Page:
This weekend Brian and I were driving and an ad for a new book came on the radio. Now, I can’t tell you exactly what the name of the book was or how it was worded but it was something about how to deal with a dominant wife.
I was busy doing who knows what on my phone and Brian turned it up and laughed and goes, “hey Meg, order me that for Christmas.”
Disclaimer, Brian is the most kind-hearted person I know. So my rational head-knowledge tells me… “He means no harm by this comment.” But my mouth & pride can’t get there in time. All of the sudden dominant wife turned into crazy wife and I started to question & defend, “what exactly do you mean dominant wife?!?!” I didn’t quite lose it on him like I wanted to but it felt a lot like salt in my wounds and here’s why.
I know I am dominant. I’ve read a lot of material about being a good wife and all the experts say a lot about respecting your husband, submitting, not emasculating him, or nagging him. So when my husband makes a harmless joke about wanting a book to help him navigate a marriage to a dominant woman I feel like I’ve failed. Why do I feel like I’ve failed? Because I made the comment something that it wasn’t: an insult.
This isn’t a one-time thing. I’m guilty of having my own dictionary of meaning in all relationships. When my almost-sister-in-law asked me to be in her wedding (with a thoughtful gift & note) suddenly I had “done it wrong.” I never got my bridesmaids a gift so I’m not thoughtful or intentional. Brian asks me if I want to go on a run—suddenly I’m fat when really he knows running keeps me sane & he wants what’s best for me. When my neighbor sees me walking Franklin and says, “Oh your Franklin’s mom! I’ve only seen his Dad walking him.” (Yes, this is a true story that happened this morning). Immediately I thought, am I an absentee dog mom? Insert your own triggers here but we all have those insecurities that butt in where they shouldn’t be.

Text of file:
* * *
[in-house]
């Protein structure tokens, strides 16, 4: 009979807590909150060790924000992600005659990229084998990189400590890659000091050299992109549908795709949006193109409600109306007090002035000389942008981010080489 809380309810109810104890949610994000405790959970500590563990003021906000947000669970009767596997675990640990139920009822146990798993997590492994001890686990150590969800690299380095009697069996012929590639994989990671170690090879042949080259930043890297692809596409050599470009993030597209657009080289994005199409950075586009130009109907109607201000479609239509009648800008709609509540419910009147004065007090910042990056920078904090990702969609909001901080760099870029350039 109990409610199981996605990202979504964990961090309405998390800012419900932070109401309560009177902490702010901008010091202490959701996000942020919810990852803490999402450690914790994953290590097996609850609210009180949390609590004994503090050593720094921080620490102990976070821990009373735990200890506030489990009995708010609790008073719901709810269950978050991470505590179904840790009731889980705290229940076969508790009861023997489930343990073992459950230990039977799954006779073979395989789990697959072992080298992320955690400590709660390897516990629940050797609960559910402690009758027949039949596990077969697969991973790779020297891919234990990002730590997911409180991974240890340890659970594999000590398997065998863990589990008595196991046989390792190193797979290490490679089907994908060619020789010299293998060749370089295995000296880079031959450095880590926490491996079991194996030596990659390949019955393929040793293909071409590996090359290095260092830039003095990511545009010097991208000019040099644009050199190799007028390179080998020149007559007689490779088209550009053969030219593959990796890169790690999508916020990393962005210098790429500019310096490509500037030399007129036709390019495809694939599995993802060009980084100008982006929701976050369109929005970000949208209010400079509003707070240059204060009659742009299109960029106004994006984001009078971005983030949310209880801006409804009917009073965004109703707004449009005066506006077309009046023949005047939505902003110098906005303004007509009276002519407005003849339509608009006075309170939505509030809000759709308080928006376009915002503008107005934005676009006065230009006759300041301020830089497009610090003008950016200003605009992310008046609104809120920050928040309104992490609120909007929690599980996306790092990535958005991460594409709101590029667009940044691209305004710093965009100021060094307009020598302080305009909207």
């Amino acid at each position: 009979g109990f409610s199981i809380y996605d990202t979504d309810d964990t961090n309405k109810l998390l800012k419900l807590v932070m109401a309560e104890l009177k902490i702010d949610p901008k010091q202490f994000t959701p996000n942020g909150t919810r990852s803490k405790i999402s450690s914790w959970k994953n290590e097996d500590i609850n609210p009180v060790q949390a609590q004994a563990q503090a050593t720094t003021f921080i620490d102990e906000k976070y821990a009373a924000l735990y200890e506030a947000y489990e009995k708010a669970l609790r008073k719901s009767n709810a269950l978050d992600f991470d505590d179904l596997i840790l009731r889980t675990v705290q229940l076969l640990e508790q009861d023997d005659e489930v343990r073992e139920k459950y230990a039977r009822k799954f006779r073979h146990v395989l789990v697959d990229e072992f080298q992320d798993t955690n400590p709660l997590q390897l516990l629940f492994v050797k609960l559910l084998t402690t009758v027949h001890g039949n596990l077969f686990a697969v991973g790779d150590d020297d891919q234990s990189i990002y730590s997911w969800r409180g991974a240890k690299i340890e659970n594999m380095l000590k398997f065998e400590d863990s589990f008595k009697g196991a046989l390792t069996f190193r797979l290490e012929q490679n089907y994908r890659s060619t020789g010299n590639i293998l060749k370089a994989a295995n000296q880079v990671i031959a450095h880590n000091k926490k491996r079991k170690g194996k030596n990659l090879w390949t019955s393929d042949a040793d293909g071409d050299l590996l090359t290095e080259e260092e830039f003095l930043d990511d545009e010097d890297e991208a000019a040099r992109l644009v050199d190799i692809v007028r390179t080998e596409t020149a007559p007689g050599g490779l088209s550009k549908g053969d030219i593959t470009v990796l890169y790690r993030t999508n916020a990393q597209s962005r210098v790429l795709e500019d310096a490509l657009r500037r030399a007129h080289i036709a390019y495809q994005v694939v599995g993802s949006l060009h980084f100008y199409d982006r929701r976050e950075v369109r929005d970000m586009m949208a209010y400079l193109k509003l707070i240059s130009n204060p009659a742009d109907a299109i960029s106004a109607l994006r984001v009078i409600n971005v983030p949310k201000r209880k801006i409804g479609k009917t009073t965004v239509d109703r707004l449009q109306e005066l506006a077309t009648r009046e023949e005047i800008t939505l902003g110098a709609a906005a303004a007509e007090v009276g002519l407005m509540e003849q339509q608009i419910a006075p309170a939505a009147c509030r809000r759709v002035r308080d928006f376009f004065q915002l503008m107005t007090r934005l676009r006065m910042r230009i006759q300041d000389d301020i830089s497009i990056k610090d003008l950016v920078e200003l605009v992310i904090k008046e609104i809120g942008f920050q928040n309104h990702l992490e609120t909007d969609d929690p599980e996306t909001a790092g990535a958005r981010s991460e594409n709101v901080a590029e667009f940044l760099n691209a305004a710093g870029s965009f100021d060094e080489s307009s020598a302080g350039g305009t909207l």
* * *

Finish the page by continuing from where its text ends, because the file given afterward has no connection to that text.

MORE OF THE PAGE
So what now? My hope is we can all take things a little less personal. How do we stop taking things personally? See things the way they are. How do we see things the way they are? Ask someone you love if what you hear is truth. Give yourself grace and reflect on how you’ve developed the lens you see yourself through.
Most of the time I would passive-aggressively pout for the rest of the day and sink into a mood until I forced Brian to ask me what was wrong. Immature? Yep. Counter-productive? Absolutely. But gosh it’s just second nature! I’m so sick of being that way! So I swallowed my pride and said, “Bri… I don’t know why but that hurts my feelings. I don’t want to be more dominant than you. Do you mean I should be less dominant? Or that I’m doing a bad job?”
It’s incredible what kind of fruit you get when you are honest and respond in a way that is pleasing to God. It’s as if Jesus was whispering in Brian’s ear telling him exactly what I needed to hear, “No Meg, you are independent & strong. God knew I would need you in this crazy lifestyle and I am so grateful you are so capable.”
Now not every conversation ends in a smooch & a laugh. It’s hard for me to shrug off hurt feelings because Ms. Dominant here has a tendency to argue her point. But Brian can’t read my mind. I can’t hold him accountable to what he doesn’t know. And he’s my husband for goodness sakes! We’re in this for the long run & I know he loves me. So anytime I am thinking or feeling something else, I need to call it out for what it is—a lie—and leave it where it belongs—in the past.